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Association of serum uric acid levels with cardiovascular and all-cause mortality in hypertensive patients in China: a cohort study
  1. Shu-Xian Zhang1,2,
  2. Yu-Ling Yu2,
  3. Song-Tao Tang3,
  4. Kenneth Lo2,4,5,
  5. Ying-Qing Feng2,
  6. Ji-Yan Chen1,2
  1. 1 Department of Cardiology, School of Medicine, South China University of Technology, Guangzhou, Guangdong, China
  2. 2 Department of Cardiology, Guangdong Provincial People's Hospital, Guangzhou, Guangdong, China
  3. 3 Department of Cardiology, Community Health Center of Liaobu County, Dongguan, Guangdong, China
  4. 4 Department of Applied Biology and Chemical Technology, The Hong Kong Polytechnic University, Hong Kong, China
  5. 5 Department of Epidemiology, Centre for Global Cardiometabolic Health, Brown University, Providence, Rhode Island, USA
  1. Correspondence to Dr Kenneth Lo, Department of Cardiology, Guangdong Provincial People's Hospital, Guangzhou, Guangdong, China; kenneth_lo{at}brown.edu; Professor Ying-Qing Feng; 651792209{at}qq.com; Professor Ji-Yan Chen; gdphospital{at}163.com

Abstract

Purpose The present study aimed to assess the association of elevated serum uric acid (SUA) and hypouricemia with all-cause mortality and cardiovascular mortality in Chinese hypertensive patients.

Methods In the present prospective cohort, 9325 hypertensive patients from Dongguan, China were enrolled from 2014 to 2018 for analysis. Participants were categorised by quintiles of SUA. The HRs and 95% CIs for the association between SUA, all-cause and cardiovascular mortality were evaluated using the multivariate Cox regression model. After adjusting for multiple confounders, restricted cubic spline analysis was conducted to demonstrate the shape of relationship.

Results After a median follow-up of 4.18 years for 9325 participants, there were 409 (4.4%) and 151 (1.6%) reported cases of all-cause and cardiovascular mortality, respectively. By using the third quintile of SUA (6.68 mg/dL to <7.55 mg/dL for men, 5.63 mg/dL to <6.42 mg/dL for women) as reference, the highest quintiles of SUA were associated with an elevated risk of all cause (HR: 1.34, 95% CI 1.00 to 1.80) in the crude model, but the association was not significant after adjusting for multiple comparisons. The association between low SUA and mortality and the dose–response analysis on the non-linearity of SUA–mortality relationship were not statistically significant.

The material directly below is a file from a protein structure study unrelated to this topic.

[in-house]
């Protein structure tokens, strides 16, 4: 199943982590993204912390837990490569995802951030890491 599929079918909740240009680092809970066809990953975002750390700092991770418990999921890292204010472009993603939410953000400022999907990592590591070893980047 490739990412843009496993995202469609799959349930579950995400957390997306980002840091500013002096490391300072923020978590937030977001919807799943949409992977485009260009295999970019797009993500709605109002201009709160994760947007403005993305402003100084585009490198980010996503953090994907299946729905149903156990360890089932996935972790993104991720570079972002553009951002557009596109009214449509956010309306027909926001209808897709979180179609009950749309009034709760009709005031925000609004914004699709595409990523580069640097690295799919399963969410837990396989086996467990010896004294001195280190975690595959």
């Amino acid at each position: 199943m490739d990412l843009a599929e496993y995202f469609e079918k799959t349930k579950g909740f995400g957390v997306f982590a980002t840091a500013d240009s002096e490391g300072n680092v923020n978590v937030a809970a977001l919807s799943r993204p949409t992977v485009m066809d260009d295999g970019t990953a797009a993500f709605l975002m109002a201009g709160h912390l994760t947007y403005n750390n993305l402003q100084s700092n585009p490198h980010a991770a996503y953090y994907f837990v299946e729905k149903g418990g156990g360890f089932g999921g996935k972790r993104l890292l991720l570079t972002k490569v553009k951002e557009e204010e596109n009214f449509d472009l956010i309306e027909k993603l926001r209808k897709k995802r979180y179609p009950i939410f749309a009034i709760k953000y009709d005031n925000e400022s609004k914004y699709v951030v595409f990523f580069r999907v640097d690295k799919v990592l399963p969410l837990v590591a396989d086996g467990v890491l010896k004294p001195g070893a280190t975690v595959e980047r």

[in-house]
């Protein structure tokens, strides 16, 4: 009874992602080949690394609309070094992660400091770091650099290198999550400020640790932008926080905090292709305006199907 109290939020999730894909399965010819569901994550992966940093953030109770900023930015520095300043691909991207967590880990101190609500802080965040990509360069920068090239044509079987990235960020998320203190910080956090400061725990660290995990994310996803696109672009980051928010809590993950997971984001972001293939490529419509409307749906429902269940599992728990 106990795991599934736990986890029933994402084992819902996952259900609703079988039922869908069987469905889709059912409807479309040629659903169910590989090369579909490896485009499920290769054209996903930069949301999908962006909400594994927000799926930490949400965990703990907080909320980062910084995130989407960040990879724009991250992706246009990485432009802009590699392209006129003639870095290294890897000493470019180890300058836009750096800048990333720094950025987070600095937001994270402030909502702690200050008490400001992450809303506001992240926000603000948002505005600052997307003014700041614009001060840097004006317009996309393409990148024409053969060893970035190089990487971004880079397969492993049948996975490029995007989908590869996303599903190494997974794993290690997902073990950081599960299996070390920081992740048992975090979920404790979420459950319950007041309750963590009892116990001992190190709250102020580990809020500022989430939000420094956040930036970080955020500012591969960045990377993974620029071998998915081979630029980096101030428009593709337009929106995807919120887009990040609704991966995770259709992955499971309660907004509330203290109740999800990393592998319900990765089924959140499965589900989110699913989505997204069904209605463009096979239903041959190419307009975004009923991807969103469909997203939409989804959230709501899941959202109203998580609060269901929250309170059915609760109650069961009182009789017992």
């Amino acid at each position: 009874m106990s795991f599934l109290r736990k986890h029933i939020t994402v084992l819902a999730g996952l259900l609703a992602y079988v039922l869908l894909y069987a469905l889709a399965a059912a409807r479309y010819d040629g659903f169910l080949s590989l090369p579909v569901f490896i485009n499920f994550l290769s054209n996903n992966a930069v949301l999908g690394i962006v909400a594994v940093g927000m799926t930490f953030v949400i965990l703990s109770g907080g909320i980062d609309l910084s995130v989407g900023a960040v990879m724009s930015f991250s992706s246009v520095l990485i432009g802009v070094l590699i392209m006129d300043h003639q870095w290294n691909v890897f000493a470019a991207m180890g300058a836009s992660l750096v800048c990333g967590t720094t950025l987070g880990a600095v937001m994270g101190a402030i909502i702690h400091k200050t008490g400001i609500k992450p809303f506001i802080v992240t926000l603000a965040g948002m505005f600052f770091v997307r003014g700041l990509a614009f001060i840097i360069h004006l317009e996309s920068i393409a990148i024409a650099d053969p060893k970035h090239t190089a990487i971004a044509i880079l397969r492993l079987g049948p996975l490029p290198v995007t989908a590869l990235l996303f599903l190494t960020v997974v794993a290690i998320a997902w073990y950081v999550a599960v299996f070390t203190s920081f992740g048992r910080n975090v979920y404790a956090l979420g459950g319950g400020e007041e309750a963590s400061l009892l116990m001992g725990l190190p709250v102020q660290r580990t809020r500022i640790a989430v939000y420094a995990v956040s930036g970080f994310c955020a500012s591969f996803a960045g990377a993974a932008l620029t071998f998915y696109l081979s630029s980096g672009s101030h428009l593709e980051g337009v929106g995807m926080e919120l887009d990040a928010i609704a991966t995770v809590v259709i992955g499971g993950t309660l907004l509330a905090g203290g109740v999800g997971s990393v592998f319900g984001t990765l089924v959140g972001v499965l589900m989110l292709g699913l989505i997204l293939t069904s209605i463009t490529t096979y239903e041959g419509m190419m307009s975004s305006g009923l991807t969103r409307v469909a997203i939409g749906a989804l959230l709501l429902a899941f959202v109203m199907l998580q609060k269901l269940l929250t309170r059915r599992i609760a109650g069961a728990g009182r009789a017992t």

Conclusions Although the association between SUA levels, all-cause and cardiovascular disease mortality did not appear to be significant among Chinese hypertensive patients, the findings might be confounded by their medical conditions. Further studies are needed to verify the optimal SUA levels for hypertensive patients.

  • hypertension
  • epidemiology

Data availability statement

Data are available upon reasonable request. Raw data were generated at the Guangdong Provincial People’s Hospital. Derived data supporting the findings of this study are available from the corresponding author on request.

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Data availability statement

Data are available upon reasonable request. Raw data were generated at the Guangdong Provincial People’s Hospital. Derived data supporting the findings of this study are available from the corresponding author on request.

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Footnotes

  • Contributors Conceptualisation: SXZ, KL, YQF and JYC. Methodology: SXZ, YLY, KL, YQF and JYC. Formal analysis: SXZ and KL. Data curation: SXZ, YLY, STT, KL, YQF and JYC. Writing—original draft preparation: SXZ and KL. Writing—review and editing: SXZ and KL. Supervision: KL, YQF and JYC. All authors drafted the manuscript. KL, YQF and JYC are the guarantors of the paper.

  • Funding This research was supported by Science and Technology Plan Program of Guangzhou (Number 201803040012), The Key Area R&D Program of Guangdong Province (Number 2019B020227005), Guangdong Provincial People's Hospital Clinical Research Fund (Y012018085), The Fundamental and Applied Basic Research Foundation Project of Guangdong Province (2020A1515010738), and The Climbing Plan of Guangdong Provincial People's Hospital (DFJH2020022).

  • Competing interests None declared.

  • Provenance and peer review Not commissioned; externally peer reviewed.